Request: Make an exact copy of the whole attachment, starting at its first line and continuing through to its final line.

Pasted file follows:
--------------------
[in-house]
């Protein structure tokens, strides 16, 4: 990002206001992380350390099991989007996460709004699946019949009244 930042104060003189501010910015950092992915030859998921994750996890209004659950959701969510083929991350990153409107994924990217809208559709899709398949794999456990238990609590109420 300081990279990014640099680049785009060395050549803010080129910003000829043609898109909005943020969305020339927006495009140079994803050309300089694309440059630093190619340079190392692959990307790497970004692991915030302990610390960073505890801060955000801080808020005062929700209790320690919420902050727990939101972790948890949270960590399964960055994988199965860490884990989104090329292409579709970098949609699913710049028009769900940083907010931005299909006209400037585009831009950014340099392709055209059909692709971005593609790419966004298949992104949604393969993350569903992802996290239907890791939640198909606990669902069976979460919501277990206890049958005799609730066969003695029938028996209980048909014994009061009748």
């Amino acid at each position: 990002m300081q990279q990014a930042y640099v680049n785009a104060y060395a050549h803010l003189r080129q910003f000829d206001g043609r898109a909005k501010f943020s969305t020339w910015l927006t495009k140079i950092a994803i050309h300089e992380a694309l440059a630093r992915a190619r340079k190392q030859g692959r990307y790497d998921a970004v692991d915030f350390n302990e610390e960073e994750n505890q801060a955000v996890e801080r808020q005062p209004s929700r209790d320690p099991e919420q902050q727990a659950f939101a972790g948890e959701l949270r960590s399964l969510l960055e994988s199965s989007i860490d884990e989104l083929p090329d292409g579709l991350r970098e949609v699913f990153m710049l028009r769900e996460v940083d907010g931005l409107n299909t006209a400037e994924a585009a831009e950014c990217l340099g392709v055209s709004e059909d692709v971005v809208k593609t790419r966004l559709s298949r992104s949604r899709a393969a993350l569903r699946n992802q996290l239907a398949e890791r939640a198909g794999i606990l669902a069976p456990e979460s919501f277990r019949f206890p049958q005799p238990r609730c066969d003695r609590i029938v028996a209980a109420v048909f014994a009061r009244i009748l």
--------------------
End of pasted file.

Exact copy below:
[in-house]
């Protein structure tokens, strides 16, 4: 990002206001992380350390099991989007996460709004699946019949009244 930042104060003189501010910015950092992915030859998921994750996890209004659950959701969510083929991350990153409107994924990217809208559709899709398949794999456990238990609590109420 300081990279990014640099680049785009060395050549803010080129910003000829043609898109909005943020969305020339927006495009140079994803050309300089694309440059630093190619340079190392692959990307790497970004692991915030302990610390960073505890801060955000801080808020005062929700209790320690919420902050727990939101972790948890949270960590399964960055994988199965860490884990989104090329292409579709970098949609699913710049028009769900940083907010931005299909006209400037585009831009950014340099392709055209059909692709971005593609790419966004298949992104949604393969993350569903992802996290239907890791939640198909606990669902069976979460919501277990206890049958005799609730066969003695029938028996209980048909014994009061009748």
């Amino acid at each position: 990002m300081q990279q990014a930042y640099v680049n785009a104060y060395a050549h803010l003189r080129q910003f000829d206001g043609r898109a909005k501010f943020s969305t020339w910015l927006t495009k140079i950092a994803i050309h300089e992380a694309l440059a630093r992915a190619r340079k190392q030859g692959r990307y790497d998921a970004v692991d915030f350390n302990e610390e960073e994750n505890q801060a955000v996890e801080r808020q005062p209004s929700r209790d320690p099991e919420q902050q727990a659950f939101a972790g948890e959701l949270r960590s399964l969510l960055e994988s199965s989007i860490d884990e989104l083929p090329d292409g579709l991350r970098e949609v699913f990153m710049l028009r769900e996460v940083d907010g931005l409107n299909t006209a400037e994924a585009a831009e950014c990217l340099g392709v055209s709004e059909d692709v971005v809208k593609t790419r966004l559709s298949r992104s949604r899709a393969a993350l569903r699946n992802q996290l239907a398949e890791r939640a198909g794999i606990l669902a069976p456990e979460s919501f277990r019949f206890p049958q005799p238990r609730c066969d003695r609590i029938v028996a209980a109420v048909f014994a009061r009244i009748l």